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Resources and safety tips for journalists covering political conventions

Resources and safety tips for journalists covering political conventions

Sherry Ricchiardi | July 18, 2016

The 2016 U.S. presidential campaign has sparked a volatile political climate across the country.

As a result, American media organizations have been providing reporters covering the two national political conventions with special safety training just as they do for those they send to war zones.

To Frank Smyth, director of Global Journalist Security (GJS), these precautions make perfect sense.

“I have been a journalist for nearly 30 years,” the former war correspondent said. “I have never seen this level of concern about any domestic political event. People mention unrest at the DNC, but the RNC has potential to be much more violent.”

The Republican National Convention runs July 18 to 21 in Cleveland; the Democrats meet in Philadelphia July 25 to 28. News reports warn of clashes among protesters — particularly in Cleveland, where Donald Trump is the presumptive Republican nominee.

A story in the Atlanta-Journal Constitution noted that “several security experts, convention attendees and even prospective protesters fear that Cleveland might erupt into violence reminiscent of the 1968 Democratic convention in Chicago,” where thousands showed up to oppose the Vietnam War. Journalists were caught up in the fray of those injured or arrested.

There are predictions that up to 50,000 could descend on Cleveland to attend the convention or stage protests, rallies and acts of civil disobedience. The city has become a magnet for diverse groups like Bikers for Trump, Black Lives Matter, Coalition to Stop Trump, New Black Panther Party and Code Pink, setting the stage for civil unrest and violence.

Ohio has open-carry gun laws, which could make matters worse. Guns are prohibited inside the Quicken Loans Arena. Outside is another matter.

For months, Smyth’s security team has been providing civil unrest awareness trainings, newsroom safety seminars and videoconferences for dozens of journalists headed to the conventions.

GJS training director Paul Burton, who helps prepare and administer these trainings, described a mock Trump rally where instructors, posing as rabid supporters and bully reporters, shout four-letter words and order them to leave. The scene is similar to what occurred at Trump rallies during the primary season.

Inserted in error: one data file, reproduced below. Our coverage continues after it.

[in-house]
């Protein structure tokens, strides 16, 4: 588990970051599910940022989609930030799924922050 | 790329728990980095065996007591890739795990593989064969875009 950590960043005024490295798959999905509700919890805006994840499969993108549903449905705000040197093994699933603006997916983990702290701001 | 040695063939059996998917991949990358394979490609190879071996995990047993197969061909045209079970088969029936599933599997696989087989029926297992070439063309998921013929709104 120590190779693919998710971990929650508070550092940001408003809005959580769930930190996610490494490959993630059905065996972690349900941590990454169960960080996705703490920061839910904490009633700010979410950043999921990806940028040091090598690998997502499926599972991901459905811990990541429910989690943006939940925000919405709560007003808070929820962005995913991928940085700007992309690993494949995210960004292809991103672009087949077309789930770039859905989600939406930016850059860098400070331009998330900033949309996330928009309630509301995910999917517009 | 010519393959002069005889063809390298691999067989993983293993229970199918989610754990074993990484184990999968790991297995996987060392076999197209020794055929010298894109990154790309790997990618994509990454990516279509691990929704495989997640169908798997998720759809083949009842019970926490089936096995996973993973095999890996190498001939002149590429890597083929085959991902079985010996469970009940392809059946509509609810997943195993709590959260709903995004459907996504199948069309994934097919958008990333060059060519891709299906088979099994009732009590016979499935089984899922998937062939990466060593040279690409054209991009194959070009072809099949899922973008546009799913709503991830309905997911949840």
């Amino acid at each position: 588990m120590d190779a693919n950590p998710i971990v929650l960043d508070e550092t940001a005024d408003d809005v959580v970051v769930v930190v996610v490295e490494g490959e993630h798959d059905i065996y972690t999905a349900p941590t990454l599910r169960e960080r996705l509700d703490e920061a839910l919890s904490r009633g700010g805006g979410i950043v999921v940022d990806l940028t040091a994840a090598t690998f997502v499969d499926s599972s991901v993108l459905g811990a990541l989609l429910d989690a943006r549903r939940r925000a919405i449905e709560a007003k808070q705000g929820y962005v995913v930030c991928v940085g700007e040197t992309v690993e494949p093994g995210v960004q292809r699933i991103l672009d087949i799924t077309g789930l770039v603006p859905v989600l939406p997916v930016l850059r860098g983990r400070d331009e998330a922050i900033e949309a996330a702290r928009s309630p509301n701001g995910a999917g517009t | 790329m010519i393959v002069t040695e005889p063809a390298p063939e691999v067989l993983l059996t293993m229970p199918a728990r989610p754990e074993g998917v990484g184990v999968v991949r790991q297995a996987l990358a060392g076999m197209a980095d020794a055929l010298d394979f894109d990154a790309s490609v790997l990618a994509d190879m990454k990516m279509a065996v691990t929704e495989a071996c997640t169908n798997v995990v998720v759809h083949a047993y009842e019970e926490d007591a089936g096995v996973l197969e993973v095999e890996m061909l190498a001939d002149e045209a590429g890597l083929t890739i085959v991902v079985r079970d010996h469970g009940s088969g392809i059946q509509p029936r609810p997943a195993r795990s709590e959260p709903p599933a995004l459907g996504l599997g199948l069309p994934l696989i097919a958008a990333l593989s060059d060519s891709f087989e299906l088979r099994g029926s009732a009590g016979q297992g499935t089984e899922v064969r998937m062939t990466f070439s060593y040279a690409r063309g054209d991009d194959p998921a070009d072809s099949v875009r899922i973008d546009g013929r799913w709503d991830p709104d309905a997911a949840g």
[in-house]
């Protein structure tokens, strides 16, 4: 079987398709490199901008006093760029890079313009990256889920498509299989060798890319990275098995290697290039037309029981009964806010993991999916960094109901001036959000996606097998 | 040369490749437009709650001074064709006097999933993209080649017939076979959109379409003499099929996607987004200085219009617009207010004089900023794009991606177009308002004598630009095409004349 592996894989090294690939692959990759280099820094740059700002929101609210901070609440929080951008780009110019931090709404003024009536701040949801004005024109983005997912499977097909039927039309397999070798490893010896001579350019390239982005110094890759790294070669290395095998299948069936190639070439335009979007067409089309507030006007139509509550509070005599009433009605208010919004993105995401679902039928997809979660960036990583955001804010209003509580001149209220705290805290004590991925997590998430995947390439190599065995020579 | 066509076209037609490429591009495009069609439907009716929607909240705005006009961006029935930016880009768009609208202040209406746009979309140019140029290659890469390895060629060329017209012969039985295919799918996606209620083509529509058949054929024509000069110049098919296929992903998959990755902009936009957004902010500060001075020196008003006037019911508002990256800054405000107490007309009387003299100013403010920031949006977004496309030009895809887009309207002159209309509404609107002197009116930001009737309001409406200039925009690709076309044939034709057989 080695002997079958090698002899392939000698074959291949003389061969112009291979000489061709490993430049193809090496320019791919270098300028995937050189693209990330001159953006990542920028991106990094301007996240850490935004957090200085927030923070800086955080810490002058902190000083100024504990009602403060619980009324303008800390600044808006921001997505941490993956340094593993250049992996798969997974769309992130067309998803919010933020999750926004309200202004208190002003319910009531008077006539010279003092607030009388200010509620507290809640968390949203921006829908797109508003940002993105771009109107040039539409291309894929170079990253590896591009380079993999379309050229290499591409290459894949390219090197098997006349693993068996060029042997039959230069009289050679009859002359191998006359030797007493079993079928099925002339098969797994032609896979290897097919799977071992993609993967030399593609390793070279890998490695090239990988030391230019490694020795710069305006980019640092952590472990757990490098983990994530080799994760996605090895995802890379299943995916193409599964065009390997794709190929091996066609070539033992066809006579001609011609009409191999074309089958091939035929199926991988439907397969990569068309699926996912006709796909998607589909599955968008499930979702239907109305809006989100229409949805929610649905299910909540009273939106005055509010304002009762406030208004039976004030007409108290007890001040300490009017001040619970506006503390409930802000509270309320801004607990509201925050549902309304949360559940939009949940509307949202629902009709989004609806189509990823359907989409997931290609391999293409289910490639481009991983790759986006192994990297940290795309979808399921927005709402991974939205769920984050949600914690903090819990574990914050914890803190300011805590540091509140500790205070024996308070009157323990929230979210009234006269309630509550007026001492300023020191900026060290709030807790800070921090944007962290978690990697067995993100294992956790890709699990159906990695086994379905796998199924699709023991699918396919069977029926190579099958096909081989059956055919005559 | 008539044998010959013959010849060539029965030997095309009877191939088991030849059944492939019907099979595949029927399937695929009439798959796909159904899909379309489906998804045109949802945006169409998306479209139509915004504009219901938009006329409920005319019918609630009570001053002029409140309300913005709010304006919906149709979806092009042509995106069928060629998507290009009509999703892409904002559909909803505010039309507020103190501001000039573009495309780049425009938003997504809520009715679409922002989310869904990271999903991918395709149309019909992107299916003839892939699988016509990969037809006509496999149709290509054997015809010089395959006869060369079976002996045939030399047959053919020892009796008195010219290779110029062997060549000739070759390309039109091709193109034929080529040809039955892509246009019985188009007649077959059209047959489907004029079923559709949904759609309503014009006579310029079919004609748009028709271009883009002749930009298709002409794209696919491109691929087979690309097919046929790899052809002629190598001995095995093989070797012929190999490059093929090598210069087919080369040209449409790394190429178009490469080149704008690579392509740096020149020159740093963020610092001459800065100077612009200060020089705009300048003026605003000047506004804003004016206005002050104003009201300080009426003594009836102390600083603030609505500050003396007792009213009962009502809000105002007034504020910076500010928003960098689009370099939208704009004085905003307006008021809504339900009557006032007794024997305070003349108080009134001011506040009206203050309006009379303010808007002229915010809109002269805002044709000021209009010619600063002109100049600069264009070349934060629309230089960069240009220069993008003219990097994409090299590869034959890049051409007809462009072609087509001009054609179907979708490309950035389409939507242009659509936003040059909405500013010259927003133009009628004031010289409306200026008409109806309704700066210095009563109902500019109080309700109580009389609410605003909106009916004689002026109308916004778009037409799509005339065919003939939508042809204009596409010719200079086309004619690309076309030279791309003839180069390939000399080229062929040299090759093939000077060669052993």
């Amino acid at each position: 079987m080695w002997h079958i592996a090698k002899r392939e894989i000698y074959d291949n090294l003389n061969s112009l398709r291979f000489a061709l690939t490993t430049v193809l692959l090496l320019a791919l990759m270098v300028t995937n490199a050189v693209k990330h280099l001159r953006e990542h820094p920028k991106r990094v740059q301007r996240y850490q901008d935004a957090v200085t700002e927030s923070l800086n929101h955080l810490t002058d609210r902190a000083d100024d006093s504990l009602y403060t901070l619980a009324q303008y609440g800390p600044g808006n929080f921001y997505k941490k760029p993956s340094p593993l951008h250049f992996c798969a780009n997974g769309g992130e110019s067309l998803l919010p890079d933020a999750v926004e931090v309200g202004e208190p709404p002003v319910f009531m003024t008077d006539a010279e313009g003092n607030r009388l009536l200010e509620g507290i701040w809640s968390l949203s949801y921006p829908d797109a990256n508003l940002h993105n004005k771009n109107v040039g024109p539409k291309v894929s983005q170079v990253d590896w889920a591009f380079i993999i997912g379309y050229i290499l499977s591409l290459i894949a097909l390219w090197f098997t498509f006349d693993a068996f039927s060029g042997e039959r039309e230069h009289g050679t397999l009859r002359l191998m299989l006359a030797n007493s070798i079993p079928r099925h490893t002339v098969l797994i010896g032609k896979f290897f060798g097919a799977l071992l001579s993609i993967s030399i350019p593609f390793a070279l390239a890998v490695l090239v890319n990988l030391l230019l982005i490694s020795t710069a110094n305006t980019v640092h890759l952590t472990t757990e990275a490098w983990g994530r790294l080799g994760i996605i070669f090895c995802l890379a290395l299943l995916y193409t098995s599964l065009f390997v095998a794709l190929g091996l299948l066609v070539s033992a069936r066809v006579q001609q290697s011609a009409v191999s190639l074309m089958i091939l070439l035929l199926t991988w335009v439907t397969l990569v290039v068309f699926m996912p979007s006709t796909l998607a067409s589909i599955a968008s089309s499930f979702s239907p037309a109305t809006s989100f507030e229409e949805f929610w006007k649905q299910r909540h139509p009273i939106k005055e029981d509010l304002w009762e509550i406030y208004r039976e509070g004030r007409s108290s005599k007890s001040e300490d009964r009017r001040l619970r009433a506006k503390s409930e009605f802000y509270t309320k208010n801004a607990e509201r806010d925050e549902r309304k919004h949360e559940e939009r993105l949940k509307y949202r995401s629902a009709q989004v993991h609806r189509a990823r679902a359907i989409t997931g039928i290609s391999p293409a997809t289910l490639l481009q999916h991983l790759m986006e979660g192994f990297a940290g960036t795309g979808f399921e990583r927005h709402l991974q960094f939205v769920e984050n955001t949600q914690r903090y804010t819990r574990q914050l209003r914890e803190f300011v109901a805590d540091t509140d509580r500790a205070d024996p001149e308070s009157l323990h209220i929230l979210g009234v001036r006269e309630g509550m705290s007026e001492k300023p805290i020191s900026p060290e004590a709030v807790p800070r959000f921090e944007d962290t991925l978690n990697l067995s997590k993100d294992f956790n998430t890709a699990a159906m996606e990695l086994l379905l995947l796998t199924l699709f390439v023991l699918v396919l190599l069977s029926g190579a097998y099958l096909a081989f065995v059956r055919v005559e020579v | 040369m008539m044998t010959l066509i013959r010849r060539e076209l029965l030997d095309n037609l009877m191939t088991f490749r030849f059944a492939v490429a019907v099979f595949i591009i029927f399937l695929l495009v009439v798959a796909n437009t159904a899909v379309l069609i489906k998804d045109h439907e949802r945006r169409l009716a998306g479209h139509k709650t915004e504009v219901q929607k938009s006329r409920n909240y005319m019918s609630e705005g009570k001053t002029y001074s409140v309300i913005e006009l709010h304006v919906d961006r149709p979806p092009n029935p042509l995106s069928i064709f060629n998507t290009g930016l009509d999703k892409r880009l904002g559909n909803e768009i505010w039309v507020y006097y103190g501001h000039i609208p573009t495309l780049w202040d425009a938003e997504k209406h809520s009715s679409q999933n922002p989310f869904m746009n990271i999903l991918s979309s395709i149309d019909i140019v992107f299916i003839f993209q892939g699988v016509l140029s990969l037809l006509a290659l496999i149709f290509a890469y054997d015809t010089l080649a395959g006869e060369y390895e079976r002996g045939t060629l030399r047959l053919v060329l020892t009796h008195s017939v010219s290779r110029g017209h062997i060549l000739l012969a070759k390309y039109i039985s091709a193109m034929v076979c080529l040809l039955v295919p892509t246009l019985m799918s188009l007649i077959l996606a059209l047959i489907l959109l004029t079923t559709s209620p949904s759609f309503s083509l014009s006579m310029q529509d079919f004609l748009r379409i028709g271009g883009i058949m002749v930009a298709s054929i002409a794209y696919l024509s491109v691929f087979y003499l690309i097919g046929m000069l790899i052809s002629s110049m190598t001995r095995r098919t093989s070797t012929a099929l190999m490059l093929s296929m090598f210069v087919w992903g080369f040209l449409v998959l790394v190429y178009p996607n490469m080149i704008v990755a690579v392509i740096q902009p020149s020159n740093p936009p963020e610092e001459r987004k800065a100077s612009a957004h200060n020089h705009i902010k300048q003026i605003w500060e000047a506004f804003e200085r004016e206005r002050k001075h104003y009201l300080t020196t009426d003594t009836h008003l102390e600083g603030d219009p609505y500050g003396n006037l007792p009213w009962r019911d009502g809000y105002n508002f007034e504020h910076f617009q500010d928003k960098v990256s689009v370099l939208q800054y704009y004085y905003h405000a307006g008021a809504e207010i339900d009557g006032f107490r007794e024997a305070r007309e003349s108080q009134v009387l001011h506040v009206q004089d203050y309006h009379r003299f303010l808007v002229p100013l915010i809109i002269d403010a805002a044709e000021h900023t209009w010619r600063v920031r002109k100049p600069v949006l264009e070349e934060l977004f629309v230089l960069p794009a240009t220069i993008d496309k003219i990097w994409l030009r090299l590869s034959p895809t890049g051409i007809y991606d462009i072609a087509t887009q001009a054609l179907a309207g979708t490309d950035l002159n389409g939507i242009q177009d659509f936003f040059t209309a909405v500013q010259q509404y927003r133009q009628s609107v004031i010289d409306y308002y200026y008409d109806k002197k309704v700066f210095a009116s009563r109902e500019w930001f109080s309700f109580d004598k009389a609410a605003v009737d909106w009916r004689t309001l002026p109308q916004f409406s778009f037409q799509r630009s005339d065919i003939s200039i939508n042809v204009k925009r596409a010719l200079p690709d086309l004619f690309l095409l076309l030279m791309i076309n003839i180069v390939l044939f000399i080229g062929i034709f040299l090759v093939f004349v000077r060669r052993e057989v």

“In that case, [reporters] should be thinking how to de-escalate and get the hell of there,” Burton says. “The training helps them develop situational awareness.”

Off-duty police officers are hired to put journalists through the rigors of being arrested, handcuffed and hauled away. Fake blood appears when a colleague is attacked and injured. Journalists are taught how to treat burns, broken bones and chest wounds.

Burton also tells participants how to “unfreeze” the brain when danger strikes.

“Like a deer in headlights, you are frozen on the spot,” he said. “We talk about how to get the brain working again.”

He also introduces military breathing techniques to restore equilibrium. Trainers discuss practical advice like what to wear and what to do to avoid being targeted by protesters or police.

Smyth, senior adviser for journalist security for the Committee to Protect Journalists, posted an article listing recommendations for those headed to the conventions. Among his suggestions:

  • Put aside competitive pressure and form teams of journalists to watch each other’s backs.

  • Practice situational awareness: Be aware of the groups and forces on the ground. Know in advance their dynamics, tendencies and prior interactions with the press.

  • Identify yourself as needed: Display your press credentials when required, but keep them hidden to avoid having them grabbed or stolen.

  • Know entry and exit routes.

  • Do not respond to provocation. Attendees and protesters, both inside and outside the venues, may attempt to harass, intimidate or even attack the press. Practicing awareness, avoidance and escape techniques is a must.

The Clandestine Reporters Working Group, which offers security advice to journalists and human rights workers, offers advice for preparing for convention coverage. Their tips include:

  • Know the convention center surroundings, streets and public transport. Coordinate escape routes.

  • Do not stand in the middle of streets during marches, protests and other civil unrest.

  • Do not approach protesters blocking traffic, especially those chained together.

  • If covering unofficially as a freelancer, do not signal press activity and blend into crowds as usual. Wear protective gear underneath clothing.

  • Keep a safe and secure distance from destruction of property and assaults.

  • Bring legal assistance contact information with you.

In addition, the Reporters Committee for Freedom of the Press is providing a 24/7 hotline offering free legal aid “to journalists who may face arrest, detention or other obstacles while covering the conventions or protests affiliated with them.”

In Cleveland, the hotline number is 216-861-7694. In Philadelphia, 215-988-9782.

Main image CC-licensed by Flickr via PBS NewsHour. Secondary image CC-licensed by Flickr via 5chw4r7z.

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